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Hozefa
Hozefa

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CSS/JS coverage in Chrome

From Chrome version 59 onwards, the developer tools expose a new Coverage tab(next to Console). This basically shows that given all the JS/CSS that gets loaded on the how much of it is actually used.

coverage-tab

You will be surprised to see the percent of unused code that gets shipped over the wire. In big projects/teams over time code keeps getting added and no one takes the time to actually check if all what's getting skipped to the user is actually needed. This causes performance bottlenecks and in many cases loss of potential business.

The great part of the tool is that does not only give a percent of unused code but actually also shows what code it is. Using this information it becomes easy to identify code that can be removed.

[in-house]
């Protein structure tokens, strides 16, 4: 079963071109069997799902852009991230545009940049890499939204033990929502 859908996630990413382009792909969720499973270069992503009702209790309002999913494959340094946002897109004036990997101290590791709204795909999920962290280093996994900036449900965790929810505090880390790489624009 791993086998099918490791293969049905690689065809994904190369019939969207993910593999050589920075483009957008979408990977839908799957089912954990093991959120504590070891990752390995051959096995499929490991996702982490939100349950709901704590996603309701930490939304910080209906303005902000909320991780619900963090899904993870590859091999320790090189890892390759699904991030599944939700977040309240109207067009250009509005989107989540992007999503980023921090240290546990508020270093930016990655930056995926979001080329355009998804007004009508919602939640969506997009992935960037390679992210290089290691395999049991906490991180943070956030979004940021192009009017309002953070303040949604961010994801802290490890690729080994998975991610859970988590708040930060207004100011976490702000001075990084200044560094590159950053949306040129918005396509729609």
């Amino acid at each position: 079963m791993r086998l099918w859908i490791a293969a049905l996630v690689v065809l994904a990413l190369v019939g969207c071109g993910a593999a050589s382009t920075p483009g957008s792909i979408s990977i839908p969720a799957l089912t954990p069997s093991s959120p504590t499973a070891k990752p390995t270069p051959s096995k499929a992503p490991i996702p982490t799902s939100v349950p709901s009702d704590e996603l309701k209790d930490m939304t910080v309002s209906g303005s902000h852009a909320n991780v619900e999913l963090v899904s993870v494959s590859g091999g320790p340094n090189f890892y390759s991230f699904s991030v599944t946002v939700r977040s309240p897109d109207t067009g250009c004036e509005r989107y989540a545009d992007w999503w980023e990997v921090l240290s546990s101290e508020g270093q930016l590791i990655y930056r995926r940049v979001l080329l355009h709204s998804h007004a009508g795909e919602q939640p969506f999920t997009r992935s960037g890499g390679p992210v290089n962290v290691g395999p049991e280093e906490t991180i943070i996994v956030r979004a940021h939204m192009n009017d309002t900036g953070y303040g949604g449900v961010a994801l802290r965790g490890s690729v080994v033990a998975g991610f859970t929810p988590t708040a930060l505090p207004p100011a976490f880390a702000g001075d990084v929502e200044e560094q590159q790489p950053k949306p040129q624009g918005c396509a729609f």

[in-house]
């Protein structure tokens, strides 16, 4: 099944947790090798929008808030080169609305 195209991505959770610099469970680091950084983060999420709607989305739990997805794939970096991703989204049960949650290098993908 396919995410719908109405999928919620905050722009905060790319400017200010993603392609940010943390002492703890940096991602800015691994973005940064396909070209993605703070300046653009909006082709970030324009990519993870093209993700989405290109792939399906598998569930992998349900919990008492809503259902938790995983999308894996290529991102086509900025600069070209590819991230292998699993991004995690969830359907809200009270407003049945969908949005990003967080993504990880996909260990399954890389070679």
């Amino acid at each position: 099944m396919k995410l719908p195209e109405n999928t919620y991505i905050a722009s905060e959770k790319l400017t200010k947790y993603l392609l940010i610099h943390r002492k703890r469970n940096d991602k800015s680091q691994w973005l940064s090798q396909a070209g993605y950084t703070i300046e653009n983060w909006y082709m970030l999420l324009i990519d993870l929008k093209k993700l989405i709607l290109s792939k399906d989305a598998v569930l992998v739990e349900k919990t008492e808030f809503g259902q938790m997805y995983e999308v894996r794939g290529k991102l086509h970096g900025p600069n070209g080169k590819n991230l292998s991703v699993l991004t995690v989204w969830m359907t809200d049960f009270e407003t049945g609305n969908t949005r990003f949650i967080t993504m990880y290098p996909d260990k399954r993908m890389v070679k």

source-code

Each line of code is color-coded:

  • Solid green means that line of code executed.
  • Solid red means it did not execute.

Off course not everything in red can be removed. There will be code that runs on user actions.

One simple way to get to it, is shift + cmd + p(on a mac) and then type coverage.

The command palette has a bunch of pretty useful utilities.

We use this tool pretty often in our development as well as performance tuning. Performance should not be taken as an afterthought, but rather tackled during the development cycle itself.

A fellow coworker rights puts its Performance is the new Accessibility

Let's all chip in to make the web accessible to everyone.

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